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刀装具図蒔絵印籠 銘「是真」 明治時代
小柄 鐘馗と虎 銘「宗珉(花押)」 19世紀

Provenance: purchased from Barry Davies Oriental Art, London, 1989.
Wrangham collection, no.1976.

Published: The Netsuke Kenkyukai Study Journal, vol.12, no.1, p.31, fig.3.

This inro is an example of Zeshin's ability to reproduce metal surfaces in lacquer, and he demonstrates his skill by simulating a variety of soft-metal alloys as well as iron. Compare with a similarly conceived inro in the Catherine and Thomas Edson collection, in the Exhibition Catalogue, San Antonio Museum of Art, 2007, Zeshin, p.40, no.12.

Further highlights included a 19th century iron two-case inro by Hirata Haramusa, inlaid on both sides with irises in cloisonné enamel that sold for £96,000, against a pre-sale estimate of £3,000-3500. An exquisite gold lacquer four-case inro by Kaomi Nagaharu, dated 1852, depicts the Hyakunin Isshu (the Hundred Poets and their Poems) and examples of the poets’ works can be seen on each side. It sold for £60,000, ten times its pre-sale estimate of £5,500- 6,500. An 18th century four-case inro simulating a Chinese ink-cake, with a flaming dragon carving on one sideby Ogawa Haritsu, who was both a famous poet and lacquerer, exceeded its pre-sale estimate of £5,000 – 6,000 to sell for £52,800.

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An iron two-case inro. By Hirata Harumasa, mid 19th century. Photo: Bonhams

Inlaid on both sides with clumps of irises in cloisonné enamel, the interior of silver, signed Hirata Harumasa; with cloisonné enamel ojime; 7.3cm (2 7/8in). Sold for £96,000

燕子花図七宝象嵌鉄印籠 銘「平田春正」 19世紀中期

Provenance: purchased at Sotheby's London, 1977.
Wrangham collection, no.1339.

Published: E.A.Wrangham, The Index of Inro Artists, 1995, p.69, Hirata Harumasa.

Hirata Harumasa was a member of the Hirata family of enamellers who specialised in sword fittings but occasionally worked on inro.

The flower is an emblem of victory as its leaf resembles the blade of a sword. The design and composition is also reminiscent of Ogata Korin's iconic screens in the Nezu Museum in Tokyo, painted with matching patterned forms of irises. The subject is derived from the famous scene in 'Journey to the East' (Azuma-kudari), episode nine of The Tales of Ise, in which Ariwara no Narihira and his followers stop to admire the celebrated eight-fold bridge over an iris pond in the Province of Mikawa.

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A rare gold lacquer four-case inro. By Koami Nagaharu, dated 1852. Photo: Bonhams

Of wide form, bearing a kinji ground, lacquered in gold and slight takamakie with the Hyakunin isshu (the Hundred Poets and their Poems), the poets and examples of their work in straight lines on each side, the interior of nashiji, signed Kosai Hirose Nagaharu sei, dated Kaiei mizunoe-ne shoshu nasu (beginning of Autumn, 1852); 7.8cm (3 1/8in). Sold for £60,000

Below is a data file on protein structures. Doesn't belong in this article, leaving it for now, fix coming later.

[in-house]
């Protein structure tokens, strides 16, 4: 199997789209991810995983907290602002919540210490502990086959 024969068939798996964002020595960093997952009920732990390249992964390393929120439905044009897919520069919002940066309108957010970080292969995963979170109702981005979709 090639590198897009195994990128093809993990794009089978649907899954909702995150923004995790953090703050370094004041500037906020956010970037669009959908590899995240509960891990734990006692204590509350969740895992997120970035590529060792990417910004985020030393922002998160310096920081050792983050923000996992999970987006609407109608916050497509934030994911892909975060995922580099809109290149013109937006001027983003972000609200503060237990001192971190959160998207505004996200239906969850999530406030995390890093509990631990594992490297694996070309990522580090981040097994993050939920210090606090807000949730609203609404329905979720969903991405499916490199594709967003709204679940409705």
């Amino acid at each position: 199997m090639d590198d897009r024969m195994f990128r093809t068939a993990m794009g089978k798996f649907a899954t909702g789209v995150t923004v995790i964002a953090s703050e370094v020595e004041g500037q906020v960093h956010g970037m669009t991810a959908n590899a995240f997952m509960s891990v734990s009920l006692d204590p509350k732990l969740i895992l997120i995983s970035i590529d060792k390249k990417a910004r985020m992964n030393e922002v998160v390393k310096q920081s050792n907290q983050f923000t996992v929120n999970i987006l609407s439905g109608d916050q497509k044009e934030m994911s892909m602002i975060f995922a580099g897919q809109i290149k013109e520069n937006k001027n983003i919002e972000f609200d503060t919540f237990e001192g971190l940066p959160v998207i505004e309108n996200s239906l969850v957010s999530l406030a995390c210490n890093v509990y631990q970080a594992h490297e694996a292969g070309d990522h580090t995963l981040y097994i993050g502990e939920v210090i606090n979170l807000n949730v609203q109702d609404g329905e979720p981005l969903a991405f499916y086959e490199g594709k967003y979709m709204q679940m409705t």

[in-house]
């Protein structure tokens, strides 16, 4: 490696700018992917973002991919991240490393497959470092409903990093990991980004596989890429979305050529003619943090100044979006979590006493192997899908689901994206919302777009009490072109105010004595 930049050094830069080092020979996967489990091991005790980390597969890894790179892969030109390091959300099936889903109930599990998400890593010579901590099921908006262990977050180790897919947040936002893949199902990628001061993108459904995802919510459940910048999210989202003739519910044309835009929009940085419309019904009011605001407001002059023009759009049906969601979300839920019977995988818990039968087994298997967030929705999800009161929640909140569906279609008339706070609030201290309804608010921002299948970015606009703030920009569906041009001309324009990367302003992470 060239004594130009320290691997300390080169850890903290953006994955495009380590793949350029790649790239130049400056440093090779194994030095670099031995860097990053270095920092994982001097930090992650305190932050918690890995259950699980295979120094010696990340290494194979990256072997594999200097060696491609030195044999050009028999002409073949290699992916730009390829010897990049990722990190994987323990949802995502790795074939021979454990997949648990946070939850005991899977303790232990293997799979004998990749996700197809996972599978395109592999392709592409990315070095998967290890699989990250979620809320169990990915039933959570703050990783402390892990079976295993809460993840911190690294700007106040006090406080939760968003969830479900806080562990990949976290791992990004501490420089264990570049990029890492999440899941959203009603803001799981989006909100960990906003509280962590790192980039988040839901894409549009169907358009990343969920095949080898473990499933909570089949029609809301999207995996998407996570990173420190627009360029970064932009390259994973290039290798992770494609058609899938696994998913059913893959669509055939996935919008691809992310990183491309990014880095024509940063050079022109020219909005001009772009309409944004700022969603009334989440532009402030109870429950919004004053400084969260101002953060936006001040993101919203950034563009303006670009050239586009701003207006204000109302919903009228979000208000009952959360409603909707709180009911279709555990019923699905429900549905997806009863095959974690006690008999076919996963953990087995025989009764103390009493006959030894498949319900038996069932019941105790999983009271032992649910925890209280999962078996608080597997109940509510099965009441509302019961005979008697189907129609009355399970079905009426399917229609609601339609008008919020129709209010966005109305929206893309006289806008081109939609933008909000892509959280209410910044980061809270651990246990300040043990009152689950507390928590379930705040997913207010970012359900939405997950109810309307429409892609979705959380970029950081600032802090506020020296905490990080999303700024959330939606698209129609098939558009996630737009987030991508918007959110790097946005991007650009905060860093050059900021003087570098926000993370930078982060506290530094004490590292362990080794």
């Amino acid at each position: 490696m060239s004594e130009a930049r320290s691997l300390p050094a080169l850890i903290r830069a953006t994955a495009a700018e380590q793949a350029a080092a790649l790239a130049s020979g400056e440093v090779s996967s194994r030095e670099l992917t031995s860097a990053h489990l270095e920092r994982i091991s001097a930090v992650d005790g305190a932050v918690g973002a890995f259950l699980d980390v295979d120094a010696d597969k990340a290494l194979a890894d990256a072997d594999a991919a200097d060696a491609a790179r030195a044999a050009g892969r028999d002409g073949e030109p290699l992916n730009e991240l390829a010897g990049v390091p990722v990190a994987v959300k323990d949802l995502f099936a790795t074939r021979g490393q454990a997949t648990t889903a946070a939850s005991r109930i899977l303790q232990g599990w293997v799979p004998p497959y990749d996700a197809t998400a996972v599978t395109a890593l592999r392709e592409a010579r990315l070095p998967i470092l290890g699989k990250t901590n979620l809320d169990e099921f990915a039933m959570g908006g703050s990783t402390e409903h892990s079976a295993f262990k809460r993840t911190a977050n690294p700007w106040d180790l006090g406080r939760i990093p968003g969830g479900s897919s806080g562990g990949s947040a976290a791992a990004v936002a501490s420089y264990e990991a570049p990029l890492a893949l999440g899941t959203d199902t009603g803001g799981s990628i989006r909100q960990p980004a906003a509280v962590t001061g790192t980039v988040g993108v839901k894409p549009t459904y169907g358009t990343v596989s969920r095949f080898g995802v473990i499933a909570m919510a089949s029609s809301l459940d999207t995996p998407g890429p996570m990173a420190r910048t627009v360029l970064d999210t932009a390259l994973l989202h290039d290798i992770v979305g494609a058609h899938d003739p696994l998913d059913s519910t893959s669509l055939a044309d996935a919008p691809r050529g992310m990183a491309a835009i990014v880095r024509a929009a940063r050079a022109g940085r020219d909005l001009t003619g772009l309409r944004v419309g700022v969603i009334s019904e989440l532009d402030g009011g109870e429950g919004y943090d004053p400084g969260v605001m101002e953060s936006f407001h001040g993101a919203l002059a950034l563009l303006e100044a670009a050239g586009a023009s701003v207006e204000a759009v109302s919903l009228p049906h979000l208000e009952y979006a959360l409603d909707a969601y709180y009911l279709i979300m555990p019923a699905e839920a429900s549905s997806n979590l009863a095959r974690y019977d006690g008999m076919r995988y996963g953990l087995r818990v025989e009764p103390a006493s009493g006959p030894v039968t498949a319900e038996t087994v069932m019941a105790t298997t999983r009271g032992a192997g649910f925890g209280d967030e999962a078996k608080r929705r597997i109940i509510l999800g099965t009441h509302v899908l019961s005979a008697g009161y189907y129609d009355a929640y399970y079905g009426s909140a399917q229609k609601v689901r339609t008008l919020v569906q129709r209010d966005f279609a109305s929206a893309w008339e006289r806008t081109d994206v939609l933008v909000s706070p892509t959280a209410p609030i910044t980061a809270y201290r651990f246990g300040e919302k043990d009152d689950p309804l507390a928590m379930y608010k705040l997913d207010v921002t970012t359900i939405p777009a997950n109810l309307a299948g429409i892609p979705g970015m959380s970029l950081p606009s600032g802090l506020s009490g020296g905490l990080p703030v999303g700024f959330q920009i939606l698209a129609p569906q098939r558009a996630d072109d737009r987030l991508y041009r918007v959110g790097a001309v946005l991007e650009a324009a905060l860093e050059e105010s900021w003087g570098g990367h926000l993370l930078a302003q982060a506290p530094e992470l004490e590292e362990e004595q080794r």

百人一首図蒔絵印籠 銘「嘉永壬子初秋為 常々齋芋川宗彦大人嘱 耕齋廣瀬永治製」 嘉永5年(1852年)

Provenance: Henri Vever collection, purchased at Sotheby's London, 1973.
Wrangham collection, no.1233.

Exhibited: Treasures of the North, The Whitworth Art Gallery, Manchester, 2000, no.31, illustrated in the Catalogue, p.239.

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A four-case inro simulating a Chinese ink-cake.. By Ogawa Haritsu (Ritsuo, 1663-1747), 18th century Photo: Bonhams

Of upright form, carved on one side with a flaming dragon and and on the other with inscriptions in relief, signed Ritsuo with seal Kan; 8.2cm (3¼in). Sold for £52,800

龍図古墨意匠印籠 銘「笠翁 觀(方印)」 18世紀

Provenance: Lt.Col J.B.Gaskell collection.
F.A.Richards collection, purchased at Sotheby's London, 1963.
Wrangham collection, no.226.

Exhibited: The Red Cross Exhibition, London, 1915, no.90, Catalogue, illus. pl.XCI.
Treasures of the North, The Whitworth Art Gallery, Manchester, 2000, no.19, illustrated in the Catalogue p.234.

Published: E.A.Wrangham, The Index of Inro Artists, 1995, p.212, Ritsuo, top row, left.

The inscriptions on the reverse refer to a Chinese Wanli period (1573-1620) book of ancient Chinese ink-cakes by Fang Yulu.

A superb netsuke also found itself within the top ten lots of the sale. An 18th century wooden netsuke of a dog, standing at only 3cm high sold for £38,400. This was created by Masanao, one of the most outstanding carvers of netsuke, showing a finely detailed, compact dog curled up with its head raised slightly.

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A wood netsuke of a dog. By Masanao, Kyoto, late 18th century. Photo: Bonhams

Lying with its head raised and turned to the left, its short tail curled up and its legs drawn in for compactness, the wood slightly worn and bearing a good colour, signed in an oval reserve Masanao; 5.4cm (2 1/8in). Sold for £38,400

木彫根付 犬 銘「正直」 18世紀後期

Provenance: purchased at Sotheby's, 1963.

Published: Bernard Hurtig, Masterpieces of Netsuke Art, p.214, no.905.

Exhibited: Contrasting Styles, London, 1980, no.19, illustrated in the Catalogue, p.17.

**An inro (literally meaning sealed case) is a traditional Japanese case consisting of a stack of small, nested boxes that were used to carry small objects such as seals, tobacco and medicines; the netsuke is a small carving in wood or ivory that keeps the inro securely closed. Japanese men wore traditional Kimono and the inro were worn hanging down from the sash for all to see. After humble beginnings as functional items, between the 17th-19th centuries inro and netsuke were developed by some of Japan’s finest craftsmen into miniature works of art.